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appointing Mr. Ridgley and President Roosevelt gave an earnest of his intention to carry out the wishes of his predecessor at the first opportunity.
His next step was to prove his fealty to the merit system. This he did in a most characteristic way. Booker T. Washington was invited to come to Washington and give his views to the President concerning the best way to reform the political abuses of the South. Mr. Washington is a negro, but in the founder of the Tuskegee industrial school for the people of his race, and in his manner of conducting it President Roosevelt discovered a kindred spirit, one who believed in beginning at the root of things and working toward a definite end along practical lines. He knew Professor Washington to have a better understanding of the affairs of the South than almost any other living man. He also had reason to believe in his honesty and was convinced of the soundness of his judgment. The President was not looking for prejudiced opinion, but for honest, outspoken counsel. He was seeking truth, and his sincerity and fearlessness in pursuit of it were never better exemplified than when he asked advice from this representative of an inferior race.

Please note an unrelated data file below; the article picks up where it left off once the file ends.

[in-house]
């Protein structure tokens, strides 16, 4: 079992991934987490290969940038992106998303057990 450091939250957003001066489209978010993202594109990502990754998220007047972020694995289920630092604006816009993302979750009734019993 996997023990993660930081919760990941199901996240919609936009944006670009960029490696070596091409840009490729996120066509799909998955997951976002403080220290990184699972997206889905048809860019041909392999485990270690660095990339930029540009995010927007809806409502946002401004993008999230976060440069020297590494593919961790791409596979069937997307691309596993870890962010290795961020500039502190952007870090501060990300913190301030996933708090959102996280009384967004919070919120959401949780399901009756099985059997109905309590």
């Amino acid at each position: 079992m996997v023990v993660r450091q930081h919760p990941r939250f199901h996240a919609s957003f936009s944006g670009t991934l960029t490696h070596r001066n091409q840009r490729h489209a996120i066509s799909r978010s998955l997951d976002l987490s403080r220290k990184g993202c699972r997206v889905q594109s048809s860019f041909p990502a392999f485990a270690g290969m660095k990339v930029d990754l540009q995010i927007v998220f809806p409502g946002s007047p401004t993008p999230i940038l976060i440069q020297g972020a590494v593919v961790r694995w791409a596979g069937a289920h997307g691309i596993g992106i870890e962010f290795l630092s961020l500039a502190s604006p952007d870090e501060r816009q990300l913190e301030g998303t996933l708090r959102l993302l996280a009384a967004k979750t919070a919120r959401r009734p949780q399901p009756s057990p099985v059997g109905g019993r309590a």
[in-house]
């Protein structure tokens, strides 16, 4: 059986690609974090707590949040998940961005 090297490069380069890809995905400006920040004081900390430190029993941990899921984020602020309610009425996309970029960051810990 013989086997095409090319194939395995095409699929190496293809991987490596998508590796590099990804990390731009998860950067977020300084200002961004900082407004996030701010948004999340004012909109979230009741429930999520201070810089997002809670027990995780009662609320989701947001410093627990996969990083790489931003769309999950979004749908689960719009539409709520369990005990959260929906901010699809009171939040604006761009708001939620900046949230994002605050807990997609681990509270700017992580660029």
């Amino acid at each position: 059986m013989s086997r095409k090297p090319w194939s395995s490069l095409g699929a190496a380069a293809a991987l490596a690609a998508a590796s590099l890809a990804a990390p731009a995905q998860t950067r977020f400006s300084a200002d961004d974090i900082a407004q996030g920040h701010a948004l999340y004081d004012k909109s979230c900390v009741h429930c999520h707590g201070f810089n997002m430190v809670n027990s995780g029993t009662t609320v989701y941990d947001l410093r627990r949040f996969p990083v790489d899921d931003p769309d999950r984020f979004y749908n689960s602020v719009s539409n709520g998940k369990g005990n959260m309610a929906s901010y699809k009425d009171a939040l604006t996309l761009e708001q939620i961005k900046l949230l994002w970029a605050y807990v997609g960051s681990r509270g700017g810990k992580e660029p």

When Booker T. Washington arrived in the capital of the United States upon the invitation of the President, he went, as was his custom, to a small hotel kept for negroes, named the Southern. All the more pretentious hotels in the capital were closed to negroes, even though it might be one honored by the President with a summons that would have turned the head of many a public man high in the councils of his party. To this hotel President Roosevelt sent a summons from the White House. The President of the United States sought this negro, not because he was a negro, but because he was an old friend, whose judgment he regarded as better than that of most men on some questions which were of great importance to him as Chief Executive of the United States. The problem he had in mind was the distribution of federal patronage in the Southern States. Twenty-five years of experience had not improved the political situation in the South. The distribution of federal patronage, albeit through no fault of the President who had distributed it, had become a scandal which honest citizens of all sections deplored, but for which no adequate remedy had been found. This patronage had been the bone of profit over which the so-called leaders of both parties snarled and fought, paying no heed to those questions which were so vital to the interests of the people they pretended to serve. For all their boasted strength these men had rather weakened than strengthened the parties for which they stood. It was to their advantage to do so. Democrats and Republicans alike had used the patronage placed in their hands to keep down party following rather than build it up. They did not desire a large party following, because that meant more ambitious party workers entitled to a share in the spoil. Beside the two dominant parties in the South there were, in the Republican party at least, two factions that were as bitterly opposed to each other as the rival parties could possibly be. Each faction claimed to control the negro vote, and when it came to Presidential nominations the faction that espoused the cause of the winning candidate demanded the distribution of all the offices. They were opposed by the other faction in every act, and nothing was done or left undone that did not provoke bitter opposition. All this was familiar to President Roosevelt. He had seen it exemplified in every national convention for twenty years. In the campaign of 1896 these two factions of white Republican leaders had espoused the cause of McKinley or that of Reed. The party conventions were mere struggles for control by the leaders. The negro voters would have been satisfied with either McKinley or Reed for the candidate. But when the former was nominated and elected, the white men who had supported him in convention claimed control of the federal patronage. This was not different from the claims of politicians in other States. The difference appeared in the fact that these few white men claimed the offices themselves. They did not recommend negroes to office. What right had the negro to an office? The spoils belonged to those who controlled the negro vote and not to the negro who gave the vote to his controller. These white leaders were professional politicians. They lived by politics, and when they were on the winning side, fed well. When they were out they made up for their hunger by abusing those who were in. There had been in each Southern State about twice as many Republican politicians as there were federal offices. There were two white men claiming each available